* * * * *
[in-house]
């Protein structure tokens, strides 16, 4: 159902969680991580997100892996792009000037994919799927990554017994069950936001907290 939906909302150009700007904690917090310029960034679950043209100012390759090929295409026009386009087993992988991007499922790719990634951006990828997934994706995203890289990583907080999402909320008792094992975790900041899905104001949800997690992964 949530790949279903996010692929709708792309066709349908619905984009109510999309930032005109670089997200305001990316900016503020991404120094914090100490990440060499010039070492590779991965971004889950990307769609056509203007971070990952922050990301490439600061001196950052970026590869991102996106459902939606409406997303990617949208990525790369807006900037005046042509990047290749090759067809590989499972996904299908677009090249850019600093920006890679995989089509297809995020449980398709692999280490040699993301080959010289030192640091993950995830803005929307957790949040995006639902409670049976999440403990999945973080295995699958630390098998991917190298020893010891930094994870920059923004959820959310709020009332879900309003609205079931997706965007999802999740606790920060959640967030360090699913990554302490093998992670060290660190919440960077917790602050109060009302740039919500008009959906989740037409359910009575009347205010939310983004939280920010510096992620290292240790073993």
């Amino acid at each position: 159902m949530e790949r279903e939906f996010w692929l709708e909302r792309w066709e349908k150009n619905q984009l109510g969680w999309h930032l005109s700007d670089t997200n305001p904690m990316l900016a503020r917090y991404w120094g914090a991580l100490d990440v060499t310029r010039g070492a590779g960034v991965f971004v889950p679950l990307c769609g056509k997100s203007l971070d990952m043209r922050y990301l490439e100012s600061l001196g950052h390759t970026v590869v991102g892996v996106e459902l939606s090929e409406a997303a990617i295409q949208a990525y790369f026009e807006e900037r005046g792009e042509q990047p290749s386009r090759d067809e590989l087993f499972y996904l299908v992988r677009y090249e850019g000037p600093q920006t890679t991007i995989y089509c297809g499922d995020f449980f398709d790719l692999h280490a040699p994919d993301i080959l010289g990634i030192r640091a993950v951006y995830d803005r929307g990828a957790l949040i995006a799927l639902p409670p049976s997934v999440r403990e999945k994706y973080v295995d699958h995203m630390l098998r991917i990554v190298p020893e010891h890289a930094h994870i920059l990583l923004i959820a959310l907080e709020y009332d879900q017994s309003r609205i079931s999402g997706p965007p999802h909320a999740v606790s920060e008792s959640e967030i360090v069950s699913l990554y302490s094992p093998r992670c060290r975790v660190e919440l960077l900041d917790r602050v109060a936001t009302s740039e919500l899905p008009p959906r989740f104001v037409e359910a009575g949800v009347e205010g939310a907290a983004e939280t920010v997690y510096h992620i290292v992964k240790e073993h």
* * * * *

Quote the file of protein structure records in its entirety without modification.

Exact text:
[in-house]
């Protein structure tokens, strides 16, 4: 159902969680991580997100892996792009000037994919799927990554017994069950936001907290 939906909302150009700007904690917090310029960034679950043209100012390759090929295409026009386009087993992988991007499922790719990634951006990828997934994706995203890289990583907080999402909320008792094992975790900041899905104001949800997690992964 949530790949279903996010692929709708792309066709349908619905984009109510999309930032005109670089997200305001990316900016503020991404120094914090100490990440060499010039070492590779991965971004889950990307769609056509203007971070990952922050990301490439600061001196950052970026590869991102996106459902939606409406997303990617949208990525790369807006900037005046042509990047290749090759067809590989499972996904299908677009090249850019600093920006890679995989089509297809995020449980398709692999280490040699993301080959010289030192640091993950995830803005929307957790949040995006639902409670049976999440403990999945973080295995699958630390098998991917190298020893010891930094994870920059923004959820959310709020009332879900309003609205079931997706965007999802999740606790920060959640967030360090699913990554302490093998992670060290660190919440960077917790602050109060009302740039919500008009959906989740037409359910009575009347205010939310983004939280920010510096992620290292240790073993």
């Amino acid at each position: 159902m949530e790949r279903e939906f996010w692929l709708e909302r792309w066709e349908k150009n619905q984009l109510g969680w999309h930032l005109s700007d670089t997200n305001p904690m990316l900016a503020r917090y991404w120094g914090a991580l100490d990440v060499t310029r010039g070492a590779g960034v991965f971004v889950p679950l990307c769609g056509k997100s203007l971070d990952m043209r922050y990301l490439e100012s600061l001196g950052h390759t970026v590869v991102g892996v996106e459902l939606s090929e409406a997303a990617i295409q949208a990525y790369f026009e807006e900037r005046g792009e042509q990047p290749s386009r090759d067809e590989l087993f499972y996904l299908v992988r677009y090249e850019g000037p600093q920006t890679t991007i995989y089509c297809g499922d995020f449980f398709d790719l692999h280490a040699p994919d993301i080959l010289g990634i030192r640091a993950v951006y995830d803005r929307g990828a957790l949040i995006a799927l639902p409670p049976s997934v999440r403990e999945k994706y973080v295995d699958h995203m630390l098998r991917i990554v190298p020893e010891h890289a930094h994870i920059l990583l923004i959820a959310l907080e709020y009332d879900q017994s309003r609205i079931s999402g997706p965007p999802h909320a999740v606790s920060e008792s959640e967030i360090v069950s699913l990554y302490s094992p093998r992670c060290r975790v660190e919440l960077l900041d917790r602050v109060a936001t009302s740039e919500l899905p008009p959906r989740f104001v037409e359910a009575g949800v009347e205010g939310a907290a983004e939280t920010v997690y510096h992620i290292v992964k240790e073993h």